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I come of age eight

A loss of innocence poem

By Barbara Steinhauser Published 2 years ago 3 min read
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Mommy’s hand is clammy sweat.

We depart the sanctuary behind

Daddy, who practically carries

his weeping mother down

the long aisle past

throngs of sad, wrinkled faces

staring at us with sad eyes.

“He was too young.”

Pursed mouths frown at Mommy.

Old grumps wag fingers, moving

the reception line forward, slow

as Sunday communion.

The Lutheran church basement

echoes hushed voices from its

pale walls and glistening steel ovens

and I might cover my ears but

Mommy chose me to stand by her side

because I am eight.

Jan is only five and

Craig is a boy, who

belongs beside his father

at a time like this.

I am eight and understand

the consequences of funerals.

No more summers at Great

Uncle Sanford’s cabin, for one.

Grandma doesn’t wish to go now,

or ever.

Grampa fed chipmunks at that lake.

He lay down on his tummy and

handed that striped cuteness a peanut.

She will be too sad without him.

People in line say,

“He was such a hard worker.”

People in line say,

“He was a good man. He is

with God in heaven.”

I remember the eye of the storm from science class.

People in line wonder,

“How will Olive survive without him?”

I try to listen and wiggle only a little.

I must stand firm, beside Mommy. Gossipy ladies offer

knuckled fingers for her to squeeze.

This is not comfort like I am to Mommy.

Their hands are cold when they

smooth my pageboy.

Their words freeze like icicles dripping

down my back in Spring.

“Take care of that husband of yours,” they say.

“Do not let Walt’s son die of a heart attack,” they say.

“Robert has his father’s constitution,” they agree.

Then I know they are not Daddy’s

friends, who call him “Ob.”

These are quaint aunts with

no relation to me.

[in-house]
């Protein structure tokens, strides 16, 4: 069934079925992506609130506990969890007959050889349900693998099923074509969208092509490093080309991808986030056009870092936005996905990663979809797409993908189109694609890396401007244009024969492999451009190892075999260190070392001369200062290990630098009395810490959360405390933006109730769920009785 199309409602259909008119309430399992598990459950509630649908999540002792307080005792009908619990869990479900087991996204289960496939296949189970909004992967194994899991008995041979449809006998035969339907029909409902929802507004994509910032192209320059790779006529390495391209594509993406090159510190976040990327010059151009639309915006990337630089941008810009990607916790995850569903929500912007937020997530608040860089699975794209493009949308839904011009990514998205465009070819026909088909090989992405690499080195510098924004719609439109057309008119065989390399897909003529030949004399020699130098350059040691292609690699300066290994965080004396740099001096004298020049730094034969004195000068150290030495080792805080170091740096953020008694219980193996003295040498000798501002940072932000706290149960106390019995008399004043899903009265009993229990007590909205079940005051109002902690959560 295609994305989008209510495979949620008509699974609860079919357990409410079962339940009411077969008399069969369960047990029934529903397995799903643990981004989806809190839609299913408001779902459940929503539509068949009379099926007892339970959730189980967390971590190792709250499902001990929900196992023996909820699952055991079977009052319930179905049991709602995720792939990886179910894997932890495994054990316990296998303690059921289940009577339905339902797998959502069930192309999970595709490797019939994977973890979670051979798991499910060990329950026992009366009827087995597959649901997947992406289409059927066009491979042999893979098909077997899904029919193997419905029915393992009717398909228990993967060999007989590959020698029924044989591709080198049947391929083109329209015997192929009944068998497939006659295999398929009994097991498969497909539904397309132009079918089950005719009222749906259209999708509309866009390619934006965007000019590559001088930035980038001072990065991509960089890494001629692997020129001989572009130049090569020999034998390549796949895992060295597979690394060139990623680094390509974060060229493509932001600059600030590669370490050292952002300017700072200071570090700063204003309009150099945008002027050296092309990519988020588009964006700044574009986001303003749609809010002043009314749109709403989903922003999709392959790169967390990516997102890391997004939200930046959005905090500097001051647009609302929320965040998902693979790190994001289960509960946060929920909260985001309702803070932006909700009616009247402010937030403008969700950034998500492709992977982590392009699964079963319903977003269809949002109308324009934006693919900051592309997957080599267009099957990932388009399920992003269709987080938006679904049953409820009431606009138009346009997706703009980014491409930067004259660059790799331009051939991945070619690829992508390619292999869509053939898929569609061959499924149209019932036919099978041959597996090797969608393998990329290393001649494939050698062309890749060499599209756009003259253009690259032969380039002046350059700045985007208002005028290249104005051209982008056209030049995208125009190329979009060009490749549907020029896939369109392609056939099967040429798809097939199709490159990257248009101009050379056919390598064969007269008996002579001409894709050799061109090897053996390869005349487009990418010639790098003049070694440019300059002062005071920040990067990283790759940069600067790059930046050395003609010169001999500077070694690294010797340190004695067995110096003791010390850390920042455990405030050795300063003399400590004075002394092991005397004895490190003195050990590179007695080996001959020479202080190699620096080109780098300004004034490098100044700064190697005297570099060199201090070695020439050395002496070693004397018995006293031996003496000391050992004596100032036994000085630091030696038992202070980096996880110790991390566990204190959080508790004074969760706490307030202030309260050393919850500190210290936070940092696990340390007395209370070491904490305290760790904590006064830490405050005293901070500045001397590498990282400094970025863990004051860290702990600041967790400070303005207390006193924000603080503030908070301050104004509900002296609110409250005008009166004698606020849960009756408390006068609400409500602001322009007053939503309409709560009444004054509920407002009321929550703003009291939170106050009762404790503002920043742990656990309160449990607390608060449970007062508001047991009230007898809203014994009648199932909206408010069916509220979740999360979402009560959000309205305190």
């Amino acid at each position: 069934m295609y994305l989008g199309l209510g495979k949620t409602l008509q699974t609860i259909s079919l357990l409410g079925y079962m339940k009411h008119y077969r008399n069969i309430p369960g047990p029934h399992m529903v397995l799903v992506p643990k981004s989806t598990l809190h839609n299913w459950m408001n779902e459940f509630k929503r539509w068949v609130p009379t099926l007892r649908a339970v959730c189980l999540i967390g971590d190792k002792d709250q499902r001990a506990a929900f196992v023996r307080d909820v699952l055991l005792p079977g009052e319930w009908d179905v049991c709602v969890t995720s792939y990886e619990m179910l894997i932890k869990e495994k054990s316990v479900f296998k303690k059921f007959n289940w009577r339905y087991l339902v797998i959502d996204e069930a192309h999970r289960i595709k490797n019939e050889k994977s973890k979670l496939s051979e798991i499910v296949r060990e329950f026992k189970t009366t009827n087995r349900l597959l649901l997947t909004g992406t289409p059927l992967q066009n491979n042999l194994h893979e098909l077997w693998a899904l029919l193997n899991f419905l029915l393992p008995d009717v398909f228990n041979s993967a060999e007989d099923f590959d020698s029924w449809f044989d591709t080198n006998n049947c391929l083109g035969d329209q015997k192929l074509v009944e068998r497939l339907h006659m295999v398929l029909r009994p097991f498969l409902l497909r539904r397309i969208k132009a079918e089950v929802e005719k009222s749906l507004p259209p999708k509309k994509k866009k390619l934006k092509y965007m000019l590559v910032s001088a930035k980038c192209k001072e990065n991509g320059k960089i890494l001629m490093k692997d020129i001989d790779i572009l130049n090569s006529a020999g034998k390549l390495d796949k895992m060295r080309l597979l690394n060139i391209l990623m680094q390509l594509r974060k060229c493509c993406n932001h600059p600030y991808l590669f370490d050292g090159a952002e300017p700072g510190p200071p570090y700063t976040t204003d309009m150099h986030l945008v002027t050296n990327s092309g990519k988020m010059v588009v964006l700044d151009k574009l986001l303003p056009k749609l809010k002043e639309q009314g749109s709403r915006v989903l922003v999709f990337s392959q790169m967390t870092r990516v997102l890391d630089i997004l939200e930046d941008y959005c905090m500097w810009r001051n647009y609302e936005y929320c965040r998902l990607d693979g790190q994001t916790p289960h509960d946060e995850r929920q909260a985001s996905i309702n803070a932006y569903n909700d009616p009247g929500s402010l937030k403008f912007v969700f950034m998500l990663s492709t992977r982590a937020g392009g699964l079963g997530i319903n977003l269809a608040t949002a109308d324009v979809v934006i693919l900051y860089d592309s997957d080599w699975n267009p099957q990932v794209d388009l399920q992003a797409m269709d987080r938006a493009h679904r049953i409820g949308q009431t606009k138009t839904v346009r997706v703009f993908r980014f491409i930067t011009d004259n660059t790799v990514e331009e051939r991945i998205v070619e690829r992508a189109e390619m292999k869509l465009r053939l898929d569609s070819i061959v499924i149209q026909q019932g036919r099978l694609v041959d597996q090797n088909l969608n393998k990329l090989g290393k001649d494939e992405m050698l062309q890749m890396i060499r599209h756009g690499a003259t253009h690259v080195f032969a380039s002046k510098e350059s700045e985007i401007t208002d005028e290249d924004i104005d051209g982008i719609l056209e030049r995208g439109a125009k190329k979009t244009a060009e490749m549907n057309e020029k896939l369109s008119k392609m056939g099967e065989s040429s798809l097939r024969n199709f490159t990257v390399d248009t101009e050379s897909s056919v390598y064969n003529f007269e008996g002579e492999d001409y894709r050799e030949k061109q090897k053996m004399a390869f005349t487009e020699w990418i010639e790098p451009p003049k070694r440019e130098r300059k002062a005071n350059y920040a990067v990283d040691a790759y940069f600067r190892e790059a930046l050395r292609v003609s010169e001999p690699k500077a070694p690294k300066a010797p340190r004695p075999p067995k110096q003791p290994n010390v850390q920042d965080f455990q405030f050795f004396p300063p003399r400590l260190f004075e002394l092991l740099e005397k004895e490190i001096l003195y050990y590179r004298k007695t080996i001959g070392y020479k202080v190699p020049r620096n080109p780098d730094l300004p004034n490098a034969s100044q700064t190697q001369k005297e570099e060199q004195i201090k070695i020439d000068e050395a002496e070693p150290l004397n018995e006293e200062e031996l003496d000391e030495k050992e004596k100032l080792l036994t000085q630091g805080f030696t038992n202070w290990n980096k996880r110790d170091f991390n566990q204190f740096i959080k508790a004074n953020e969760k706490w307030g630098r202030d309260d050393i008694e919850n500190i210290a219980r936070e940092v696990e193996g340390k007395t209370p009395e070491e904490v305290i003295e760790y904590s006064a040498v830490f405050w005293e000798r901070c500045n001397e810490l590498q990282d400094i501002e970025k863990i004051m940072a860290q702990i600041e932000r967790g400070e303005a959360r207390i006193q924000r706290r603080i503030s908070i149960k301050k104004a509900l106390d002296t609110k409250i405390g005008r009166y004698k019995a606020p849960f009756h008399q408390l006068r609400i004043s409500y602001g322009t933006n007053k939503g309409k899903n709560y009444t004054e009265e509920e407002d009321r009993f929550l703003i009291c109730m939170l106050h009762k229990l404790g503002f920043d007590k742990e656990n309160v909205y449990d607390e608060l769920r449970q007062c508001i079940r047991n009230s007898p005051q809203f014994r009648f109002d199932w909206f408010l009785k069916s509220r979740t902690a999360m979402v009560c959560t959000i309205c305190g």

Quittances who knew Mommy

as church secretary and are

mean to pay their respects.

I lean into Mommy and stop listening.

There was a hymn sung very

loud in the funeral called,

“On Christ the solid rock I stand,

all other ground is sinking sand.”

Great Uncle Sanford’s beach had sand

and plenty we consecrated

to build castles and forts.

I will even miss the devil waves that

drank these castles up; their tides

arisen by the moon.

Back in the day,

I was sad to see our strictures go.

“We wouldn’t want to attend your

Daddy’s funeral any time soon.

Protect him, Lorraine.”

Circles of ladies surround my mother

with snooty snarls.

They scratch my freckled

cheek with broken, pointy fingernails.

I glare up at them.

They stand tall as scorched

pine trunks by the lake.

“Oh for dumb,” I want to shout.

I would stomp my foot if this

coffee room wasn’t God’s kitchen.

No one needs tell me to protect Daddy.

I will be good for all my life.

I will do my part of the dishes and never

sass Mommy again.

If the moon rises on his sinking sand, I will

stand like a rock against its tide.

I love Daddy with my whole

heart and always will.

He is butter and sugar on lefse.

He is agate-hunting along our dirt road

and softball throws in the backyard.

We would be a sad family

without Daddy’s silly faces

scrunched up to

make us laugh.

“Take care of that fragile father of yours.”

I lean past these ladies to peer at

the man they call fragile.

His face did crumble into

the telephone receiver,

upon news of Grampa’s death.

His black suit hangs from his thin frame.

Mommy had no time to alter it.

He looks like a little boy lost. His

James Dean hairstyle sweeps past the

aristocratic forehead Grandma loves,

highlighting bags beneath those

beloved chocolate brown eyes

generally filled with warmth and welcome.

Mommy always finds him in a crowd, for he

stands taller than most, she says.

I inhale a breath deep from my stomach and

jut out my chin. I am eight years old.

I will guard my Daddy from harm.

I understand the consecution.

sad poetry
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About the Creator

Barbara Steinhauser

MFA Writing for Children and Young Adults

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